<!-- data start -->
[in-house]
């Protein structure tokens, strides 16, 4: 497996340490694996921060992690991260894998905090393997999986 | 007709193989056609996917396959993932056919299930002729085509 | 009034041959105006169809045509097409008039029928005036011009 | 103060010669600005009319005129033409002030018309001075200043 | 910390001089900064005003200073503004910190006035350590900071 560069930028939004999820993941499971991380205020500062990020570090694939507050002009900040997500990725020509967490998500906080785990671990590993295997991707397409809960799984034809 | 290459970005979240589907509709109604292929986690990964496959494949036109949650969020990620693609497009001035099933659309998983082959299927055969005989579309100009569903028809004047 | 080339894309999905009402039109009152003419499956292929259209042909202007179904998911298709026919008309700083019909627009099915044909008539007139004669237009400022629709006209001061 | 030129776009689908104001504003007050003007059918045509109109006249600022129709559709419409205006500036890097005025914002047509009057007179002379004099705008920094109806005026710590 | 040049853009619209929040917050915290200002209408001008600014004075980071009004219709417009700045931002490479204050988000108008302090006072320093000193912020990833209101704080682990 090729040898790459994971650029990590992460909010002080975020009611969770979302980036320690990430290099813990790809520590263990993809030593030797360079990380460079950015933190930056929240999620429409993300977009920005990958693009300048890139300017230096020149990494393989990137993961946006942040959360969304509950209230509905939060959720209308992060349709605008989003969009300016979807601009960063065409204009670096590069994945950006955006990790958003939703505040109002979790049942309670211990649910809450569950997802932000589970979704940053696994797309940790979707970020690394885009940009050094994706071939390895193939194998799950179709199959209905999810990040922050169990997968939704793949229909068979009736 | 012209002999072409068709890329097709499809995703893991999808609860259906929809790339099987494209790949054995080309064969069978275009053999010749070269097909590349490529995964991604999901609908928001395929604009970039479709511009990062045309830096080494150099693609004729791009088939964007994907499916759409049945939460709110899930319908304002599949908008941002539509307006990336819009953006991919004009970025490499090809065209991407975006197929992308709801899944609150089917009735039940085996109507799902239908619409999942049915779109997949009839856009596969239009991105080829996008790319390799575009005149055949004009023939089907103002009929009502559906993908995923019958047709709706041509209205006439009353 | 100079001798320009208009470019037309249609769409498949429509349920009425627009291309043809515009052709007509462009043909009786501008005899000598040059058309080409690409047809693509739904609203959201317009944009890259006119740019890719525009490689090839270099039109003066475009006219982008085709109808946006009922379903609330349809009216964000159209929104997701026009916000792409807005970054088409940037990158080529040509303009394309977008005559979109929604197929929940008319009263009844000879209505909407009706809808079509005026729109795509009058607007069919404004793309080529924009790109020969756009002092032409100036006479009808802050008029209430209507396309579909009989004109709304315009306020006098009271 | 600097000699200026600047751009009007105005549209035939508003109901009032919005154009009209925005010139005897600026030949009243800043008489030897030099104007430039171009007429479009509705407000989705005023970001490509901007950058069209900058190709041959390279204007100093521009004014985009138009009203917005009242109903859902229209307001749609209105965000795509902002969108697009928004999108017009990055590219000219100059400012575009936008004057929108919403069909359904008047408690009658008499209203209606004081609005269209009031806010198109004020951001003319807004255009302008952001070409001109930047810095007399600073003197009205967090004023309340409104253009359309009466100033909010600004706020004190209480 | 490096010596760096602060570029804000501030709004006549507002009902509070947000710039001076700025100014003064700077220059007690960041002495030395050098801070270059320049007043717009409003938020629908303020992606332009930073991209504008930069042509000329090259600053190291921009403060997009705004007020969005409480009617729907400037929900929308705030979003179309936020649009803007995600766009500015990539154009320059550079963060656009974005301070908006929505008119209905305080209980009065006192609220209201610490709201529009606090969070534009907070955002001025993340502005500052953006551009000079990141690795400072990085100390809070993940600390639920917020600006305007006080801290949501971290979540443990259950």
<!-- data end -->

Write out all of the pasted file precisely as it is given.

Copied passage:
[in-house]
């Protein structure tokens, strides 16, 4: 497996340490694996921060992690991260894998905090393997999986 | 007709193989056609996917396959993932056919299930002729085509 | 009034041959105006169809045509097409008039029928005036011009 | 103060010669600005009319005129033409002030018309001075200043 | 910390001089900064005003200073503004910190006035350590900071 560069930028939004999820993941499971991380205020500062990020570090694939507050002009900040997500990725020509967490998500906080785990671990590993295997991707397409809960799984034809 | 290459970005979240589907509709109604292929986690990964496959494949036109949650969020990620693609497009001035099933659309998983082959299927055969005989579309100009569903028809004047 | 080339894309999905009402039109009152003419499956292929259209042909202007179904998911298709026919008309700083019909627009099915044909008539007139004669237009400022629709006209001061 | 030129776009689908104001504003007050003007059918045509109109006249600022129709559709419409205006500036890097005025914002047509009057007179002379004099705008920094109806005026710590 | 040049853009619209929040917050915290200002209408001008600014004075980071009004219709417009700045931002490479204050988000108008302090006072320093000193912020990833209101704080682990 090729040898790459994971650029990590992460909010002080975020009611969770979302980036320690990430290099813990790809520590263990993809030593030797360079990380460079950015933190930056929240999620429409993300977009920005990958693009300048890139300017230096020149990494393989990137993961946006942040959360969304509950209230509905939060959720209308992060349709605008989003969009300016979807601009960063065409204009670096590069994945950006955006990790958003939703505040109002979790049942309670211990649910809450569950997802932000589970979704940053696994797309940790979707970020690394885009940009050094994706071939390895193939194998799950179709199959209905999810990040922050169990997968939704793949229909068979009736 | 012209002999072409068709890329097709499809995703893991999808609860259906929809790339099987494209790949054995080309064969069978275009053999010749070269097909590349490529995964991604999901609908928001395929604009970039479709511009990062045309830096080494150099693609004729791009088939964007994907499916759409049945939460709110899930319908304002599949908008941002539509307006990336819009953006991919004009970025490499090809065209991407975006197929992308709801899944609150089917009735039940085996109507799902239908619409999942049915779109997949009839856009596969239009991105080829996008790319390799575009005149055949004009023939089907103002009929009502559906993908995923019958047709709706041509209205006439009353 | 100079001798320009208009470019037309249609769409498949429509349920009425627009291309043809515009052709007509462009043909009786501008005899000598040059058309080409690409047809693509739904609203959201317009944009890259006119740019890719525009490689090839270099039109003066475009006219982008085709109808946006009922379903609330349809009216964000159209929104997701026009916000792409807005970054088409940037990158080529040509303009394309977008005559979109929604197929929940008319009263009844000879209505909407009706809808079509005026729109795509009058607007069919404004793309080529924009790109020969756009002092032409100036006479009808802050008029209430209507396309579909009989004109709304315009306020006098009271 | 600097000699200026600047751009009007105005549209035939508003109901009032919005154009009209925005010139005897600026030949009243800043008489030897030099104007430039171009007429479009509705407000989705005023970001490509901007950058069209900058190709041959390279204007100093521009004014985009138009009203917005009242109903859902229209307001749609209105965000795509902002969108697009928004999108017009990055590219000219100059400012575009936008004057929108919403069909359904008047408690009658008499209203209606004081609005269209009031806010198109004020951001003319807004255009302008952001070409001109930047810095007399600073003197009205967090004023309340409104253009359309009466100033909010600004706020004190209480 | 490096010596760096602060570029804000501030709004006549507002009902509070947000710039001076700025100014003064700077220059007690960041002495030395050098801070270059320049007043717009409003938020629908303020992606332009930073991209504008930069042509000329090259600053190291921009403060997009705004007020969005409480009617729907400037929900929308705030979003179309936020649009803007995600766009500015990539154009320059550079963060656009974005301070908006929505008119209905305080209980009065006192609220209201610490709201529009606090969070534009907070955002001025993340502005500052953006551009000079990141690795400072990085100390809070993940600390639920917020600006305007006080801290949501971290979540443990259950």